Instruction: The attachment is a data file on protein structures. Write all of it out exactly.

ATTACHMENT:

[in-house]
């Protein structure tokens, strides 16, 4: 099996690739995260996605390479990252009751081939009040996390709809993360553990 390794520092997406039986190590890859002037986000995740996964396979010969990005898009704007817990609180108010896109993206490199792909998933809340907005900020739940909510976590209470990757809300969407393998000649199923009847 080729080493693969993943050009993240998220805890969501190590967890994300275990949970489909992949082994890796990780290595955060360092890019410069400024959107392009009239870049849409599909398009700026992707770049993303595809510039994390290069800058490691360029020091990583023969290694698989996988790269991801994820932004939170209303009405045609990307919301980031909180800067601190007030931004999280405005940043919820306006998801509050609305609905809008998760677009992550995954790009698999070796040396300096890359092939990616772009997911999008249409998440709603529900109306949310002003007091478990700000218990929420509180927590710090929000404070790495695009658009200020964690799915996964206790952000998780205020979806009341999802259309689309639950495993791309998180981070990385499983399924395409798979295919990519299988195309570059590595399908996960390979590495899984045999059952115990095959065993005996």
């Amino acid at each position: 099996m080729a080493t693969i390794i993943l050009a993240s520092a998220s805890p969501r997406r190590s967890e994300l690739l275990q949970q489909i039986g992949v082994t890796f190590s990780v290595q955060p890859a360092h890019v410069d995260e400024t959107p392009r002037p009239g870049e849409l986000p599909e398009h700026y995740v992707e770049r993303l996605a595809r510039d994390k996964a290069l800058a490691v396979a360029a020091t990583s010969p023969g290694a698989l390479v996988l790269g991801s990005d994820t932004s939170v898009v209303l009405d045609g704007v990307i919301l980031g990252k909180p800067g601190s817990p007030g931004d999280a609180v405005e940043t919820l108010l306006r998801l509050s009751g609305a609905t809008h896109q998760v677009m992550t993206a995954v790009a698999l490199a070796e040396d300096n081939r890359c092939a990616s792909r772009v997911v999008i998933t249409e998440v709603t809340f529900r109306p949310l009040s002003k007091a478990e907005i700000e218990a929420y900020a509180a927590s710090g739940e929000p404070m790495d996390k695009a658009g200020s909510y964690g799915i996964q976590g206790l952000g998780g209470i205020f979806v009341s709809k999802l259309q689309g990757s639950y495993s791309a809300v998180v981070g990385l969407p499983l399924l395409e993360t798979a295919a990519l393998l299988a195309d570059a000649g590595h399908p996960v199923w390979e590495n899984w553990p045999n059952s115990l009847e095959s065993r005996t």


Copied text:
[in-house]
């Protein structure tokens, strides 16, 4: 099996690739995260996605390479990252009751081939009040996390709809993360553990 390794520092997406039986190590890859002037986000995740996964396979010969990005898009704007817990609180108010896109993206490199792909998933809340907005900020739940909510976590209470990757809300969407393998000649199923009847 080729080493693969993943050009993240998220805890969501190590967890994300275990949970489909992949082994890796990780290595955060360092890019410069400024959107392009009239870049849409599909398009700026992707770049993303595809510039994390290069800058490691360029020091990583023969290694698989996988790269991801994820932004939170209303009405045609990307919301980031909180800067601190007030931004999280405005940043919820306006998801509050609305609905809008998760677009992550995954790009698999070796040396300096890359092939990616772009997911999008249409998440709603529900109306949310002003007091478990700000218990929420509180927590710090929000404070790495695009658009200020964690799915996964206790952000998780205020979806009341999802259309689309639950495993791309998180981070990385499983399924395409798979295919990519299988195309570059590595399908996960390979590495899984045999059952115990095959065993005996």
């Amino acid at each position: 099996m080729a080493t693969i390794i993943l050009a993240s520092a998220s805890p969501r997406r190590s967890e994300l690739l275990q949970q489909i039986g992949v082994t890796f190590s990780v290595q955060p890859a360092h890019v410069d995260e400024t959107p392009r002037p009239g870049e849409l986000p599909e398009h700026y995740v992707e770049r993303l996605a595809r510039d994390k996964a290069l800058a490691v396979a360029a020091t990583s010969p023969g290694a698989l390479v996988l790269g991801s990005d994820t932004s939170v898009v209303l009405d045609g704007v990307i919301l980031g990252k909180p800067g601190s817990p007030g931004d999280a609180v405005e940043t919820l108010l306006r998801l509050s009751g609305a609905t809008h896109q998760v677009m992550t993206a995954v790009a698999l490199a070796e040396d300096n081939r890359c092939a990616s792909r772009v997911v999008i998933t249409e998440v709603t809340f529900r109306p949310l009040s002003k007091a478990e907005i700000e218990a929420y900020a509180a927590s710090g739940e929000p404070m790495d996390k695009a658009g200020s909510y964690g799915i996964q976590g206790l952000g998780g209470i205020f979806v009341s709809k999802l259309q689309g990757s639950y495993s791309a809300v998180v981070g990385l969407p499983l399924l395409e993360t798979a295919a990519l393998l299988a195309d570059a000649g590595h399908p996960v199923w390979e590495n899984w553990p045999n059952s115990l009847e095959s065993r005996t």